Jan 3, 2008

Pacific Watch: Taiwan Starts To Get Really Smart In South Pacific Diplomacy - New Zealand Next??

Taiwan has woken up to its ace card in dealings with the Pacific (including New Zealand). Taiwan is the ancestral homeland for all the Austronesian peoples. The DNA evidence is beyond dispute - except in some quarters in Beijing, and perhaps with New Zealand's Foreign Minister Winston Peters who constantly refers to being of Chinese ancestry (helpful when you helped build your political career on anti-Chinese sentiment). Taiwan's aboriginal tribes and all the people of the Pacific are genetically almost identical.

Now Taiwan's aboriginal peoples have not been treated all that well over the last few hundred years. The immigrant Chinese stole their best land and forced them to survive on only the most marginal of mountain lands or on remote, non-hospitable islands. Their anti-Chinese views came in handy when Japan become Taiwan's colonial ruler. The aboriginal people were happier with Japan in charge than any Chinese rulers, and the Japanese made good use of the warrior and sporting prowess of the aboriginal peoples in the Japanese armed forces. Many of the Japanese special forces used in the China war and WWII were Taiwanese aboriginals (for this reason Taiwanese are a bit conflicted on issues such as "the rape of Nanjing" etc.) When the KMT (the Chinese Nationalist Party) fled China and became the new occupiers of Taiwan there was indeed a bit of retribution. Aboriginals were discriminated against in all fields other than the baseball field where they excelled. Then along came DNA analysis and what an interesting story it told. Links between the Maori and Taiwan's aboriginals have been growing in the last 10 or so years. And links are being built between other peoples in the Pacific.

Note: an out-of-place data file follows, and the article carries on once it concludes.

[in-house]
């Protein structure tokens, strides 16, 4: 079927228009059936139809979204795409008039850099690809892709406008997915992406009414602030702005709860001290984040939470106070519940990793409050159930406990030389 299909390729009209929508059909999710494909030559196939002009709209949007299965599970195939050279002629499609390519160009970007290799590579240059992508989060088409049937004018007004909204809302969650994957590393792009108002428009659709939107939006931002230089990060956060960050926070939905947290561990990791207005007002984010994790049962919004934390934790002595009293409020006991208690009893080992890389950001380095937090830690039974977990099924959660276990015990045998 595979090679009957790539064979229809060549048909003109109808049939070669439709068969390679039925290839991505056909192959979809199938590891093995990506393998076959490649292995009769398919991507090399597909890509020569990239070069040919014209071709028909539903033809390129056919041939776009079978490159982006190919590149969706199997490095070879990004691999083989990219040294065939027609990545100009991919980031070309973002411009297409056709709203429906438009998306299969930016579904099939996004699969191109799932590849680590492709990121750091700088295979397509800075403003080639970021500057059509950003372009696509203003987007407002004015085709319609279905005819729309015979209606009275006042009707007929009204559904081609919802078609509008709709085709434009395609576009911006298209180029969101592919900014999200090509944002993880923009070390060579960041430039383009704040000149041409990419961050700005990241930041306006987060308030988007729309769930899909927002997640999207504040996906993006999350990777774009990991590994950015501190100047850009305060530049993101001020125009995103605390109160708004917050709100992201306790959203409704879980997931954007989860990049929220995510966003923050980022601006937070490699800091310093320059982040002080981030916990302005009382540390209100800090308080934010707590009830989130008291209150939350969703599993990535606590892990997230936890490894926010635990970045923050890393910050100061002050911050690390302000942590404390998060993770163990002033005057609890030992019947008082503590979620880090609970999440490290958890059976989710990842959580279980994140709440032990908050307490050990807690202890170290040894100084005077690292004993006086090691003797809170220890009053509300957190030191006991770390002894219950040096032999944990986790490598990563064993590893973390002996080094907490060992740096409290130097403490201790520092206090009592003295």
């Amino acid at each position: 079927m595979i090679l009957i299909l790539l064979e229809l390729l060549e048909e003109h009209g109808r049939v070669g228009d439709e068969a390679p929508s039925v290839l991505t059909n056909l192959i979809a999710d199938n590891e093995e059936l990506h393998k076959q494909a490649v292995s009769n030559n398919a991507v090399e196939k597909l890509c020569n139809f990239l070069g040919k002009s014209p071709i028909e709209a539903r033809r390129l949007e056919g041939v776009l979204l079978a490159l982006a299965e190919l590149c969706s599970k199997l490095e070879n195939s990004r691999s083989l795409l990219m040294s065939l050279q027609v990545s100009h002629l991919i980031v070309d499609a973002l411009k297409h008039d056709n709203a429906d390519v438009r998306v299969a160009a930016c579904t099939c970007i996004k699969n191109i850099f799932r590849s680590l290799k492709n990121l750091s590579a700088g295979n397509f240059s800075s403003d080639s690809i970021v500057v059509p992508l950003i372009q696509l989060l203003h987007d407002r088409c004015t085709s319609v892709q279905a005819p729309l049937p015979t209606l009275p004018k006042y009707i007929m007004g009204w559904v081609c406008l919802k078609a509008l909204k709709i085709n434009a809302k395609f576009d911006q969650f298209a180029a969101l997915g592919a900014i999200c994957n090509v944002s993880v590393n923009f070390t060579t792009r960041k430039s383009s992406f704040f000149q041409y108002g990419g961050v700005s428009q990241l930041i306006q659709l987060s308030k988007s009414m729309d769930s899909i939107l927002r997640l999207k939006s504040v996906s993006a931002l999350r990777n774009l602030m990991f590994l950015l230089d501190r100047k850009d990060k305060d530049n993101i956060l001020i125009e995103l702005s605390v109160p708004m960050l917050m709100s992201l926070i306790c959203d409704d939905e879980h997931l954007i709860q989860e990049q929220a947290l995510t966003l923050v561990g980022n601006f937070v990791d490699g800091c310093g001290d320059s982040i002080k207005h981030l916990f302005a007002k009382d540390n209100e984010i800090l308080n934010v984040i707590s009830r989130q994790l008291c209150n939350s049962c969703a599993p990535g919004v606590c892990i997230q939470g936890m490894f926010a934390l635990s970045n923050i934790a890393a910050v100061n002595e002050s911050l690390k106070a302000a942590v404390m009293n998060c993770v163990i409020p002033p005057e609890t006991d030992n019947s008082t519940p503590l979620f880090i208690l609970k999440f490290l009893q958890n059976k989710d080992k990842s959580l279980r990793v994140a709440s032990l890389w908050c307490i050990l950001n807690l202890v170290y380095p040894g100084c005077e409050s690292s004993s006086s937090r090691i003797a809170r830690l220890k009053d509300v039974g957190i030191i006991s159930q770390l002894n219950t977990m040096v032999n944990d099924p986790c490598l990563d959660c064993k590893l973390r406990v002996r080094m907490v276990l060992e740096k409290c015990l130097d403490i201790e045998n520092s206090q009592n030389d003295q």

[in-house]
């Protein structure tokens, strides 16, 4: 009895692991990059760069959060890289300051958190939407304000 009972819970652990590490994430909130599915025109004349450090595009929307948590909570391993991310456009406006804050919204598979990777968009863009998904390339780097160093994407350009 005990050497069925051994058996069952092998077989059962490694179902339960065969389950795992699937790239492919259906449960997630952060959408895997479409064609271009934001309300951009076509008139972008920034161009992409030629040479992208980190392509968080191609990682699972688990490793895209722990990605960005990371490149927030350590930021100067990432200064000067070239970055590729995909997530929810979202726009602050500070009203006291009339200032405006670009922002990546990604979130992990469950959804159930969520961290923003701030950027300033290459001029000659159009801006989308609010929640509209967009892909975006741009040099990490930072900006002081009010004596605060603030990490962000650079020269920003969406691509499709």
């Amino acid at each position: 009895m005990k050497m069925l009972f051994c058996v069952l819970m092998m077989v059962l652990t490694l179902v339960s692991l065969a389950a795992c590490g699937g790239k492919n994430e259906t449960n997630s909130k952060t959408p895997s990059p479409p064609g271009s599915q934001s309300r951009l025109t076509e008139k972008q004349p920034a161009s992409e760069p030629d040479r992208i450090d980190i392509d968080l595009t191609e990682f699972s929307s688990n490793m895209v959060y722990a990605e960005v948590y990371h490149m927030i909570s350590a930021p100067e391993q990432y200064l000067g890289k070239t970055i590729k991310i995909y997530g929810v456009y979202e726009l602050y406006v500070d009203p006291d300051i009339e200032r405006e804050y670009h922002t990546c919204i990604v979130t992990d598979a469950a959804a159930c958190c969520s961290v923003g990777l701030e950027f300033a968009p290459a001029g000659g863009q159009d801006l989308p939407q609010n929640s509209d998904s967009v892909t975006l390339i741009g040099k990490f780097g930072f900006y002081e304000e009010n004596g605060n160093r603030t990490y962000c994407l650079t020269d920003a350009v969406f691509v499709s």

Taiwan has decided to play this card more prominently by appointing an aboriginal diplomat as Taiwan's new representative in Fiji.

This is a smart move. The Hive expects that Taiwan will be developing further this aspect of its diplomacy with New Zealand also. We understand that links with the Maori Party are proving particularly promising for Taiwan. Watch this space should Maori (as is looking increasingly likely) become part of the next New Zealand Government. No shift in recognition is possible, but expect some more balance in the relationship, and more interest from Wellington in Taiwan's security and economic well being.